economy Markets

Hope. But Also Fear.

Risk appetite abated a bit on Thursday, and markets were broadly mixed as investors took a step back to assess the situation with global equities up some 10% in November.

The macro backdrop is defined by i) hope that a Joe Biden presidency and a vaccine will restore a sense of normalcy to a world gone stark raving mad, and ii) fear that the multitude of lingering unknowns in the US political sphere and the pandemic will derail things.

Moderna looks poised to unveil vaccine data in the days ahead. That could be another catalyst for cyclical value, assuming efficacy is high. Apparently, the medical community expects Moderna’s results to be on par with Pfizer’s, considering similarities in the technology.

“Has the market finally started to turn its attention back towards the virus after the US election, and news from Pfizer dominated the newsreels?,” AxiCorp’s Stephen Innes asked, on Thursday. “It’s questionable whether this will matter next week, considering vaccine tailwinds are likely to continue to dominate financial markets [but] at least for today, the nexus of stalling stocks and COVID headline uglies make for bad bedfellows.”

While global virus deaths jumped the most on record Thursday, the situation in Europe is showing tentative signs of improvement — and I emphasize tentative. Daily cases were lower in Germany, for example, and ICU patients fell in Belgium. Still, US hospitalizations are at all-time highs and Japan notched a new daily record for infections. Do note that 1,634 counts as a “high” number in Japan. The seven-day average in the US is closing in on 120,000.

“If it continues like this, the medical system could become overstretched,” Yasutoshi Nishimura, who oversees Japan’s response, said in Tokyo. “It’s not at the point where we need to call for a state of emergency, but we need to have the strongest sense of caution.”

Uncertainty and a predictable “reversal of the reversal” session pushed up stay-at-home favorites Wednesday after an egregious start to the week. Now, the question is whether the market is truly ready to pull forward (i.e., price in) the macro backdrop that would prevail in a world where a vaccine is a reality and a Biden presidency manages to restore the developed world’s faith in America’s capacity to lead on the international stage.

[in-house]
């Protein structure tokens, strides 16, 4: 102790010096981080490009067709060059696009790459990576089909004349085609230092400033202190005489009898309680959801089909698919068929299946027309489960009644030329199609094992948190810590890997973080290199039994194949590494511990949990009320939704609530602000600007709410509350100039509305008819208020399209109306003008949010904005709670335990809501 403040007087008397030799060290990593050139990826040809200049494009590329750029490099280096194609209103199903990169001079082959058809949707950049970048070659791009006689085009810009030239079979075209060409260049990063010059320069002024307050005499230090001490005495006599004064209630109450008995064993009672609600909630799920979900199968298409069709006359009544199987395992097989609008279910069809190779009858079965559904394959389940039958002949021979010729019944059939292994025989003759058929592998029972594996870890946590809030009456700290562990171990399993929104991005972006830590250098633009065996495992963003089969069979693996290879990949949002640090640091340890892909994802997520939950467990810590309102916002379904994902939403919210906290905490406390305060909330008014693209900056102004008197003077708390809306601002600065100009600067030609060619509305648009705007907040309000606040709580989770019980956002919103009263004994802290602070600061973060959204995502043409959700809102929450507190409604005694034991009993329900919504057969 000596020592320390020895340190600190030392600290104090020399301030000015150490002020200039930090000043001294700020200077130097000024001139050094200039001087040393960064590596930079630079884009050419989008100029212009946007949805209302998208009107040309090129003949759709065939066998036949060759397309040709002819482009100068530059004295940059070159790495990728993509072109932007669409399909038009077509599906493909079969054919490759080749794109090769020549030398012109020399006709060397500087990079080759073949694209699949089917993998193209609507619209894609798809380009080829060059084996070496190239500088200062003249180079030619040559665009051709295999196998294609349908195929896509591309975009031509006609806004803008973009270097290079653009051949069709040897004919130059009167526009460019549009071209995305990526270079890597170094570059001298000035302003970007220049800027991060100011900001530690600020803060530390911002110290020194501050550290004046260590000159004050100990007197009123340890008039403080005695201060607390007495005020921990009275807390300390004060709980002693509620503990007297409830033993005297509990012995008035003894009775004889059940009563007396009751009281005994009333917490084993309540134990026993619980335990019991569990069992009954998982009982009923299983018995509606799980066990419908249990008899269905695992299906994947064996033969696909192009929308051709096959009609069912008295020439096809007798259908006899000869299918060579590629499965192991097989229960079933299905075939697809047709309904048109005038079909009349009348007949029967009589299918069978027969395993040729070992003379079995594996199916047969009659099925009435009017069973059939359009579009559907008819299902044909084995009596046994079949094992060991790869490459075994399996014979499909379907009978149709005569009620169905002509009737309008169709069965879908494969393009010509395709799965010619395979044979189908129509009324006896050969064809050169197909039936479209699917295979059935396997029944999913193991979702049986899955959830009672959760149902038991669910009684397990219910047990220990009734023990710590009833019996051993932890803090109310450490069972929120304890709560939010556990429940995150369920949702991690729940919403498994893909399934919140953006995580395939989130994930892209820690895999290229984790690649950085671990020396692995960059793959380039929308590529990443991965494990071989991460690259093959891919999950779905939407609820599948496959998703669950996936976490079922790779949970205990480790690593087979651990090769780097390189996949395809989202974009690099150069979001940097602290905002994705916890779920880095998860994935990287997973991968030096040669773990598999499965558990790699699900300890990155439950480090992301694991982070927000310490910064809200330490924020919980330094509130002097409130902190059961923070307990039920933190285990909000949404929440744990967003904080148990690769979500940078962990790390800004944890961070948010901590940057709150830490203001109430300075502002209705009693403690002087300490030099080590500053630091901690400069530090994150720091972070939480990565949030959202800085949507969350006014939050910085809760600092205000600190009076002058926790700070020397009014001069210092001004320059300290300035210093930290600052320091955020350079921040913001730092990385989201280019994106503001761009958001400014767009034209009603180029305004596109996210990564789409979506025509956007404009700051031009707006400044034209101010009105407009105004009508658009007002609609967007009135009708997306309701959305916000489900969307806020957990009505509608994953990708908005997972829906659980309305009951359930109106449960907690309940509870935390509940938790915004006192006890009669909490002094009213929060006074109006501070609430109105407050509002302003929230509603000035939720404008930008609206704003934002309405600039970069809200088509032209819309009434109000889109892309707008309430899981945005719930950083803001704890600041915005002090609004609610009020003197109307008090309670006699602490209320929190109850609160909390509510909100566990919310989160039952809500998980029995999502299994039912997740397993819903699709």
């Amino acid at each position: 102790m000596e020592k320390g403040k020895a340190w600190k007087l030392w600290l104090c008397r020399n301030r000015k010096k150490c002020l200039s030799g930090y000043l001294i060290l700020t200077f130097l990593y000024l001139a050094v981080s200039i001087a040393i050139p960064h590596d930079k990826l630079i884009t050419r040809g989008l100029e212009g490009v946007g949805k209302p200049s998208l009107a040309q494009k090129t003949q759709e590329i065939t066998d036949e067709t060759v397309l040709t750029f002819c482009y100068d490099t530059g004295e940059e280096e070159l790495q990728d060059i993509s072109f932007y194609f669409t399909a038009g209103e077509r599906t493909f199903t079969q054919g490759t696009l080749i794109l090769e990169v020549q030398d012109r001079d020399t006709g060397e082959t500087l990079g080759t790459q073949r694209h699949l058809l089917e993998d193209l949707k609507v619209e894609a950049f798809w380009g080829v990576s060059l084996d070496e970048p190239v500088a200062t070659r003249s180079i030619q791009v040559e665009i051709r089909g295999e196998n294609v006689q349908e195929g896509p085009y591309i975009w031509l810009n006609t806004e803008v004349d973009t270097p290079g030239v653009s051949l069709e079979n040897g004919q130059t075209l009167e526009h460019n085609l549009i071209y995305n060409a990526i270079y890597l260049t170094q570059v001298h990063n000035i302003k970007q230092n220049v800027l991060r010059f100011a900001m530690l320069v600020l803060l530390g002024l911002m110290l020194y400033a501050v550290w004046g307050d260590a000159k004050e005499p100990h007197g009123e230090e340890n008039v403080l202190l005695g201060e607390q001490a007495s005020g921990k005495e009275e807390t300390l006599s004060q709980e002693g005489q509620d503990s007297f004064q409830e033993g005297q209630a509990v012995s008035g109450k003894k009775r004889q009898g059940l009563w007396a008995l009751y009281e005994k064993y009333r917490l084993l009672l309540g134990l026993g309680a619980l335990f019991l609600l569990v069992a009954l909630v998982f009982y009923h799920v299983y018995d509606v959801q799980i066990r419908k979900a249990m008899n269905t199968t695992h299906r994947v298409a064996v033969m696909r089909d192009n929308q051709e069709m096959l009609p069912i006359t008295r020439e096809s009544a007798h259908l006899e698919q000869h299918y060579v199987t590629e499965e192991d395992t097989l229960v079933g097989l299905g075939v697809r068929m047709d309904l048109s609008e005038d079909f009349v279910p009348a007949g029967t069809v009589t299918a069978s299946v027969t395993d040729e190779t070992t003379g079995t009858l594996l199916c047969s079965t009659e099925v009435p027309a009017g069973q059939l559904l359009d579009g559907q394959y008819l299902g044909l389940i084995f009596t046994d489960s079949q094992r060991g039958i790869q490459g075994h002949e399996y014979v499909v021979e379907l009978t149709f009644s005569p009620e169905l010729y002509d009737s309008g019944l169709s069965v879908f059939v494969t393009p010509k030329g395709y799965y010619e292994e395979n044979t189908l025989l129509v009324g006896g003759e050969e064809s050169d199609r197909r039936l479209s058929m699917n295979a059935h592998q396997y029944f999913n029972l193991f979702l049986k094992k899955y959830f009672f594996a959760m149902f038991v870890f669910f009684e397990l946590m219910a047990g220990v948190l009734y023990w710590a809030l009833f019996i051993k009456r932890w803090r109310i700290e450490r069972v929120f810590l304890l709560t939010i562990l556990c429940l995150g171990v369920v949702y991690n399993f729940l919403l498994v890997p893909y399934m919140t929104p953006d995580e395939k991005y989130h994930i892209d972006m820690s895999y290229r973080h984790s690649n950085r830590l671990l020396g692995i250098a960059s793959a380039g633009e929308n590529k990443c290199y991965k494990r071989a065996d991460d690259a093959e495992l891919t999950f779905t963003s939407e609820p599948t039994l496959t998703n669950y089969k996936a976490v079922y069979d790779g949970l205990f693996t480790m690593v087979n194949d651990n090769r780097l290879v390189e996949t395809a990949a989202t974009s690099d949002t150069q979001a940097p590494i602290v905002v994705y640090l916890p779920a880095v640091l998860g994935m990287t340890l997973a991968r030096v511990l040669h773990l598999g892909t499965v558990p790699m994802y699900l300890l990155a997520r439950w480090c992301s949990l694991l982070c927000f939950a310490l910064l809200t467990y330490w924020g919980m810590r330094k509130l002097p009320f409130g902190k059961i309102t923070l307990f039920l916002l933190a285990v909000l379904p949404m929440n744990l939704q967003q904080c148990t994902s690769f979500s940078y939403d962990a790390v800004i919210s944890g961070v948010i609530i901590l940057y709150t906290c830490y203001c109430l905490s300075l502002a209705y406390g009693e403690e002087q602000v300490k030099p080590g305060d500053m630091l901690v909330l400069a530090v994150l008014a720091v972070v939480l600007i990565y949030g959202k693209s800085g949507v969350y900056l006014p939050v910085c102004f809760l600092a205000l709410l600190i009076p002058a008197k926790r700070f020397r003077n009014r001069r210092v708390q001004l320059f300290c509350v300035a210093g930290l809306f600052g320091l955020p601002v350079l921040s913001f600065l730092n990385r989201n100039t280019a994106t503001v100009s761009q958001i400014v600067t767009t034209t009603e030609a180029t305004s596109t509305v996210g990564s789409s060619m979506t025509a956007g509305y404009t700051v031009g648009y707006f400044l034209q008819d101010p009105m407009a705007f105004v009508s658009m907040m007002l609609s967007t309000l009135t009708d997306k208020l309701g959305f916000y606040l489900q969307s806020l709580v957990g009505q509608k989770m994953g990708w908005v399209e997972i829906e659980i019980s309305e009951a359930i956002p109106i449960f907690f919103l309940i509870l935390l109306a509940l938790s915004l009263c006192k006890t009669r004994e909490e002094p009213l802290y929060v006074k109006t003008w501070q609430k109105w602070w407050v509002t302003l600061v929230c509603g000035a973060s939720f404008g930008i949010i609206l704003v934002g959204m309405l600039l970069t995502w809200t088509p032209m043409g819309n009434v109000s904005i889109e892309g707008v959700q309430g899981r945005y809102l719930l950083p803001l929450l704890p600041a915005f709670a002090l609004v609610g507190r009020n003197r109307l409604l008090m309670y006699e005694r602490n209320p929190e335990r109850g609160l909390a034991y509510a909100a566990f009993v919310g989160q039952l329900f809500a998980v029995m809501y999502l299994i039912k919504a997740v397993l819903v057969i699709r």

“Since the start of the pandemic, history seems to have accelerated, with markets oscillating between end-game analysis and noise around every event, most of the time choosing the former as the key scenario driver,” SocGen’s Alain Bokobza said Thursday, adding that in the wake of the vaccine news, “markets have initially moved sharply higher in anticipation of an ‘end game’ – a resynchronized V-shaped economic recovery, forcing much steeper curves and a switch from Growth to Value and out of US big techs – while simultaneously tactically repositioning for temporary lockdowns in Europe and potentially the US with Biden.”

It’s a lot to digest, but it really just comes down to how quickly you want to position for an assumed transition. The consensus (and here “consensus” includes scientists, lawyers, and experts on the technicalities of the US electoral process) is that a vaccine will ultimately bring an end to the pandemic, likely in the second half of next year, and that Donald Trump’s quixotic efforts to overturn the US election will end on December 8.

So, do you want to price that in right now? Or do you want to wait for it to play out? Or maybe you’re not buying it at all.

In the meantime, note that the inexorable rise in US infections is starting to show up in the high frequency data. “Through late October, we find that consumer spending and continuing jobless claims have responded much less strongly to virus spread recently compared to the summer wave,” Goldman wrote Wednesday, before cautioning that “timely data from OpenTable through early November show a significantly larger decline in indoor dining activity in states with higher case growth, suggesting that virus-sensitive industries could be showing early signs of a growing virus hit.”